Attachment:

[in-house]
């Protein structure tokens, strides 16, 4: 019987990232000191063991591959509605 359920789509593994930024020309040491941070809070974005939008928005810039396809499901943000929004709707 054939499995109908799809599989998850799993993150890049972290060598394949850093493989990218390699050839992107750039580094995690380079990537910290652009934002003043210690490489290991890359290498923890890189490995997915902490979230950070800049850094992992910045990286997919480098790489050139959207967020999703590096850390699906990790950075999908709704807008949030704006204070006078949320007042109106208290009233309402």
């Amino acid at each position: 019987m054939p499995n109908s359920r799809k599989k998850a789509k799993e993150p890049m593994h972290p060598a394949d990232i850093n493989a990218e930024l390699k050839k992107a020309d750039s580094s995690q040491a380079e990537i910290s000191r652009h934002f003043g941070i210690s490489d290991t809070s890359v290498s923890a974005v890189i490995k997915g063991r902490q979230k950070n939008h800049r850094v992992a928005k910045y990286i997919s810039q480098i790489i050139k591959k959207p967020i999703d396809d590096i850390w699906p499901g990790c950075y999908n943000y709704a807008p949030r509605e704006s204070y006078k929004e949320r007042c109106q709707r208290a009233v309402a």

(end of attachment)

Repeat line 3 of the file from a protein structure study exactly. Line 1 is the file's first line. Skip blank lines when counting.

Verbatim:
């Amino acid at each position: 019987m054939p499995n109908s359920r799809k599989k998850a789509k799993e993150p890049m593994h972290p060598a394949d990232i850093n493989a990218e930024l390699k050839k992107a020309d750039s580094s995690q040491a380079e990537i910290s000191r652009h934002f003043g941070i210690s490489d290991t809070s890359v290498s923890a974005v890189i490995k997915g063991r902490q979230k950070n939008h800049r850094v992992a928005k910045y990286i997919s810039q480098i790489i050139k591959k959207p967020i999703d396809d590096i850390w699906p499901g990790c950075y999908n943000y709704a807008p949030r509605e704006s204070y006078k929004e949320r007042c109106q709707r208290a009233v309402a």